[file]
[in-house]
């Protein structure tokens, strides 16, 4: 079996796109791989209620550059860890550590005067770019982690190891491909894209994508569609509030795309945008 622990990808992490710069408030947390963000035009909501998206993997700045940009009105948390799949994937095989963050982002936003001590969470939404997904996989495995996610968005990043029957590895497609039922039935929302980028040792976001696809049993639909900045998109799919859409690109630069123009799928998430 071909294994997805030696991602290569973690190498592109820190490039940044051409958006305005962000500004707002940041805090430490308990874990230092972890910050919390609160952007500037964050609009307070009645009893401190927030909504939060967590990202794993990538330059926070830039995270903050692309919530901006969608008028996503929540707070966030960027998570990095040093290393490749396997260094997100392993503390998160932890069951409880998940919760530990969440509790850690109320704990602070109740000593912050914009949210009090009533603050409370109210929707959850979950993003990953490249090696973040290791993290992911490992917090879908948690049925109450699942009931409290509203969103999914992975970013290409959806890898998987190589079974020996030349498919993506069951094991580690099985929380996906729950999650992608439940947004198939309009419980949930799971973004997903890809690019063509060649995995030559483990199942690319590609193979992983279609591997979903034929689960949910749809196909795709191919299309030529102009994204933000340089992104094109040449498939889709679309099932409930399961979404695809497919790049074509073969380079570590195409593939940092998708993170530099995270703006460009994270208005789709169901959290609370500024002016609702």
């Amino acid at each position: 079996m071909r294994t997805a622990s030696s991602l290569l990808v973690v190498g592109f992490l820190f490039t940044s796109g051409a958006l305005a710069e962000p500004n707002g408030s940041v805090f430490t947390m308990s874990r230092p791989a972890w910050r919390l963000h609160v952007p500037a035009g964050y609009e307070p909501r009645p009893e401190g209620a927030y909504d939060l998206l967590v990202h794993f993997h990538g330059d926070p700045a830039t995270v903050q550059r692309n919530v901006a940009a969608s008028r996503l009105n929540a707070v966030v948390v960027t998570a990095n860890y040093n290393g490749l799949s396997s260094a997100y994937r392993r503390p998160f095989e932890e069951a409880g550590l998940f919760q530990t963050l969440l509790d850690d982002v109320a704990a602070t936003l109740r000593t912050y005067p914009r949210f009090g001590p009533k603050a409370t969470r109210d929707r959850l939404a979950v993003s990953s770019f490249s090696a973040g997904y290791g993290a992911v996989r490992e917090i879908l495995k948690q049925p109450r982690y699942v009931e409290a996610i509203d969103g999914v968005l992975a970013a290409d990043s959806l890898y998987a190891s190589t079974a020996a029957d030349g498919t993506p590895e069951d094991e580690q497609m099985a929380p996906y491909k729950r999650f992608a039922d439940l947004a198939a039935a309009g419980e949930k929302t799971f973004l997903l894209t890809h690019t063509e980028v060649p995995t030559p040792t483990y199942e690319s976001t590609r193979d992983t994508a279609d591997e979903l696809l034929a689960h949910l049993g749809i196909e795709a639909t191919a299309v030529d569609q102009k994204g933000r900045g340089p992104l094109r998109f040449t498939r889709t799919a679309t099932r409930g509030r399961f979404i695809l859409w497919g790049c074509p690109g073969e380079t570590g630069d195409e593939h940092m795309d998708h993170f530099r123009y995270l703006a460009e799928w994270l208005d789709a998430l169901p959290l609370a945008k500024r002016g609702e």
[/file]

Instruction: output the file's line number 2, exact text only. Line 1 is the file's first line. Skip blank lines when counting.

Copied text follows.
């Protein structure tokens, strides 16, 4: 079996796109791989209620550059860890550590005067770019982690190891491909894209994508569609509030795309945008 622990990808992490710069408030947390963000035009909501998206993997700045940009009105948390799949994937095989963050982002936003001590969470939404997904996989495995996610968005990043029957590895497609039922039935929302980028040792976001696809049993639909900045998109799919859409690109630069123009799928998430 071909294994997805030696991602290569973690190498592109820190490039940044051409958006305005962000500004707002940041805090430490308990874990230092972890910050919390609160952007500037964050609009307070009645009893401190927030909504939060967590990202794993990538330059926070830039995270903050692309919530901006969608008028996503929540707070966030960027998570990095040093290393490749396997260094997100392993503390998160932890069951409880998940919760530990969440509790850690109320704990602070109740000593912050914009949210009090009533603050409370109210929707959850979950993003990953490249090696973040290791993290992911490992917090879908948690049925109450699942009931409290509203969103999914992975970013290409959806890898998987190589079974020996030349498919993506069951094991580690099985929380996906729950999650992608439940947004198939309009419980949930799971973004997903890809690019063509060649995995030559483990199942690319590609193979992983279609591997979903034929689960949910749809196909795709191919299309030529102009994204933000340089992104094109040449498939889709679309099932409930399961979404695809497919790049074509073969380079570590195409593939940092998708993170530099995270703006460009994270208005789709169901959290609370500024002016609702």